During the 7 years I portrayed these women’s lives, I learned the joy of being someone else. I stepped inside those women’s skins and looked out through their eyes, leaving my shy, retiring self behind. What freedom! What joy! And then, when the second site abruptly closed, sadly, it was over.

I still wanted to be someone else. What happened next is beyond extraordinary. One day, while discussing Margaret with a close friend, I bemoaned the loss of courage I felt when I put her persona aside. My friend sagely nodded. “You should become a Klingon,” she said.

A Klingon? I was a Star Trek fan — but how does one become a Klingon? I borrowed my friend’s Star Trek reference book and wrote to an address I found inside. The contact person, Sue Frank, is a remarkable rabbi from Philadelphia who at the time published a Klingon fanzine called The Agonizer. She and I quickly became friends. One thing led to another, and I, who am just about the last person on earth to become involved with any sort of fandom (we haven’t even owned a television for the past 9 years), became Major K’tura Doqro, head of the Imperial Mounted Guard on planet Kraaxi. A highly detailed persona set within its own Star Trek universe soon emerged, along with a hand-sewn costume for me and my horse (we wore it on the sly around the farm, not to Star Trek conventions) and a vast amount of fanfic, much of which today makes me cringe. But it was fun, really, really fun, being K’Tura.

K'Tura and Mikki

So here I am, years later, remembering it all with a smile on my face. I’m ready to be someone else again, to sew another costume and look out from another person’s eyes. But whose? I don’t know! I’ll let you know when I find out.

Sue Weaver sold her first freelance article in 1969. Since then her work has appeared in major horse periodicals, including The Western Horseman, Horse Illustrated, Chronicle of the Horse, Flying Changes, Horseman’s Market, Arabian Horse Times, The Appaloosa News, The Quarter Horse Journal, Horse’N Around, and The Brayer. She has written, among other books, Storey’s Guide to Raising Miniature Livestock, The Donkey Companion, and Get Your Goat! to be published in 2010. Sue is based in the southern Ozark Mountains in Arkansas.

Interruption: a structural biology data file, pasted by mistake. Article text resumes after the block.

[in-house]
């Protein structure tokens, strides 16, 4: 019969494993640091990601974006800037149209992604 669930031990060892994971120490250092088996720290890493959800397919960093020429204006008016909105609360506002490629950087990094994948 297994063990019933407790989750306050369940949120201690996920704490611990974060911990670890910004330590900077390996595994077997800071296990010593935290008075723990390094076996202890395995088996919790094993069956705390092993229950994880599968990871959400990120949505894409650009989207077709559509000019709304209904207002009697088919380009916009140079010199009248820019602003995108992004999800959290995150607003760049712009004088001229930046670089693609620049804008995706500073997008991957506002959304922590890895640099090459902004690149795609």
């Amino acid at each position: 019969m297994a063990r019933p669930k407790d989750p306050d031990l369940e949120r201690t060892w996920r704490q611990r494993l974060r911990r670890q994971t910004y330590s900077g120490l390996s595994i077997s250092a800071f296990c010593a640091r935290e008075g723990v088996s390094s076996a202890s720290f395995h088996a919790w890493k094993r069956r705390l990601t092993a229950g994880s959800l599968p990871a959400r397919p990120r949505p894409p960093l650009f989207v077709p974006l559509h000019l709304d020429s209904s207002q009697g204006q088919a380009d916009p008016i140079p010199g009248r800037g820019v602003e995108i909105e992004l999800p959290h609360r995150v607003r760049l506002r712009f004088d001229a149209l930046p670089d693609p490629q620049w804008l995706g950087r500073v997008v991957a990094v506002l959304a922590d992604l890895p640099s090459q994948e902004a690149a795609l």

Visit my Dreamgoat Annie Web and The Mopple Chronicles


Maryellen said...

Sue, always a joy to read your stories. Thanks!

Sue Weaver said...

Thank you! I almost junked this entry because I was afraid people would think I'm awfully weird. But I guess I am--and maybe that's not such a bad thing after all.

Sue :o)

Brenda@CoffeeTeaBooks said...

My family and I love to attend the Feast of the Hunter's Moon in West Lafayette, Indiana.

It is also based on the Voyagers and the Native Americans who lived in the area at the time.

Your post made me smile as I remembered the reenactments at the Feast. :)

Brenda@CoffeeTeaBooks said...

By the way, I don't think you weird at all!

I'm a former homeschooling mom (kids are grown up) who loves all things Star Trek. Except I want to be Captain Janeway.

Anonymous said...

I wanted you to know that at the old NWC fort where you portrayed Francois Bouche's wife, you were portraying a real woman, Waussequa, aka Margueritte. Francois Boucher. She shows up in the treaty of 1826, with Francois 'Boutcher'. She was a native woman of the Lapointe bands, born and raised at the mouth of the Bad River in WI, and would have been a cousin of Strong Ground, elder brother of Hole in the Day, and also detailed as relative to the Great Buffalo, principle chief of the Lake Superior area ojibwe. I descend from her, and have found Francois at the old Fort St. Louis all the way back to creation in 1793. One of her identified children was conceived just a few months after the conclusion of John Sayer's Snake River Journal in 1805, and one of her younger brothers, was born at the old Fort sometime in 1812, around the outbreak of the war. There is allot more to it, but I thought I would let you know you were channeling a real woman.